Franz Marc was born in Munich, Germany on February 8, 1880. His father had studied law but at the time of his birth he worked as a professor at the Munich Academy of Fine Arts. His mother was a housewife who brought up her children (Franz being the second), with a strict and instructive upbringing.
In 1899, Marc enlisted himself to study theology and philology at the Ludwig-Maximilians University in Munich. But only after serving a year in the military in which he earned the degree of corporal. Marc then decided to study the art of painting at the academy of Munich.
In 1904, Marc decided to quit the academy and began to work in his own atelier in Munich, keeping always in touch with most of his colleagues at the academy. During this time, he became influenced by Munich's famous animal painter Heinrich von Zügel as well as by Adolf Hoelzel.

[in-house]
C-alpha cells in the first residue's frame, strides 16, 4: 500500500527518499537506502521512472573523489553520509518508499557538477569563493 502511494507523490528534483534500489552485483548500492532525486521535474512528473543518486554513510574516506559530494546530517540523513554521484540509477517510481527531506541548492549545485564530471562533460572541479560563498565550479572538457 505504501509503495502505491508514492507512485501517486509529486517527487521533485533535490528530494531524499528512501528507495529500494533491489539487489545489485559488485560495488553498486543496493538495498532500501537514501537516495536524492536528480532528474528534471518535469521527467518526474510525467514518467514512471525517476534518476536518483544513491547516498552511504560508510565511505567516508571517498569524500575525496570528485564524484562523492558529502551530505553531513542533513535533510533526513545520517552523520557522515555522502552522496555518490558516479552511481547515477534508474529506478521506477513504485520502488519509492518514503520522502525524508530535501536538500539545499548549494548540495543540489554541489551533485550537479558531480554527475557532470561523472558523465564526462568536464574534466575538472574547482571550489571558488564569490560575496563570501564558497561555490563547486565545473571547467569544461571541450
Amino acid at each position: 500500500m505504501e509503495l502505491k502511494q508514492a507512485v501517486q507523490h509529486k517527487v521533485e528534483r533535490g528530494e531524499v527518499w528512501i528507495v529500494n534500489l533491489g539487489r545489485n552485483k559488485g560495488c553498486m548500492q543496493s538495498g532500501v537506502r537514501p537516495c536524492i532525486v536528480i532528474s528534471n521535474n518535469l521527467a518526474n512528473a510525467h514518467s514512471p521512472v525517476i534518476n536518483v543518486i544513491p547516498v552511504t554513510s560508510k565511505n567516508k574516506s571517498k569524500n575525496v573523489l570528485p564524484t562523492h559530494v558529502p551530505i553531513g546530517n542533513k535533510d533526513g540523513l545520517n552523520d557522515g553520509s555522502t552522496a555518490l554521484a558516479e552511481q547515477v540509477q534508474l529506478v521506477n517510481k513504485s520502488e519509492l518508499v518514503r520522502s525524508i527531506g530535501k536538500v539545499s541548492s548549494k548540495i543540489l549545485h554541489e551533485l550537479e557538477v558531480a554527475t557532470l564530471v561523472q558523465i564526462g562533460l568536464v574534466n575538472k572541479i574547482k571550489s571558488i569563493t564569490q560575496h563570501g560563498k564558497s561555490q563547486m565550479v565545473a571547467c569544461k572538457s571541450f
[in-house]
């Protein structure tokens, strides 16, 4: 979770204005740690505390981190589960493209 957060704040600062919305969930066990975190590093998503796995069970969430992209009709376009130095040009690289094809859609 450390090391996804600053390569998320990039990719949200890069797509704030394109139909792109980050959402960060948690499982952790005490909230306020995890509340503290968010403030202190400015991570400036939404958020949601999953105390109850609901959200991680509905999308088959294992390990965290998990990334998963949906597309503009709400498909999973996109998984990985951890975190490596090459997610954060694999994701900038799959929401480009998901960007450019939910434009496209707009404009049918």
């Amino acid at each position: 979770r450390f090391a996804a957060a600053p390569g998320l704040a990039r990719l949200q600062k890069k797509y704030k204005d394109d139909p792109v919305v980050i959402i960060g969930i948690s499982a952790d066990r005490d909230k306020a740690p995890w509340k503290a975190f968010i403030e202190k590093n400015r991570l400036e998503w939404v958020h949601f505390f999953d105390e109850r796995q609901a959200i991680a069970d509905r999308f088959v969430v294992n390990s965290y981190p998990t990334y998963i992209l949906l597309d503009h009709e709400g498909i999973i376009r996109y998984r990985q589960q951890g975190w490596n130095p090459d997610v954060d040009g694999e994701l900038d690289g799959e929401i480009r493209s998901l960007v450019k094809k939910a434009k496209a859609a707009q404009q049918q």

Franz Marc was a founder in the birth of abstract art at the beginning of the twentieth-century. Together with Wassily Kandinsky, whom he had met at the Academy, Marc Franz founded the art association “The Blue Rider” or also known as the “Der Blaue Reiter group”. Other members were Gabriele Münter and Alexeji Jawlensky. Later they were joined by August Macke and Paul Klee. For Marc Franz the group had become something like a home. He suddenly had companions whom he could exchange his ideas about art.
After 1913, in response to cubism and futurism, he turned to abstraction, creating moods of clashing, inharmonious uncertainty. An example is one of his last paintings, titled Fighting Forms . Here we see he abandoned figural painting and turned to abstract color fantasies.
Nearly all works of art created by Marc Franz show animals. He liked animals and saw in them innocent beings in accordance with nature. In works such as Blue Horses, he used stylized lines and curves and brilliant unrealistic color to create and heighten the sense of nature perceived.
In February 1916, Franz Marc was killed in World War I at the age of thirty six, leaving behind his wife Maria Franck. During his brief life, he managed to create some of the most exuberant and romantic paintings of the Expressionist movement. Franz Marc will forever be remembered for his paintings of animals in brilliant colors and simplified, nearly cubist forms.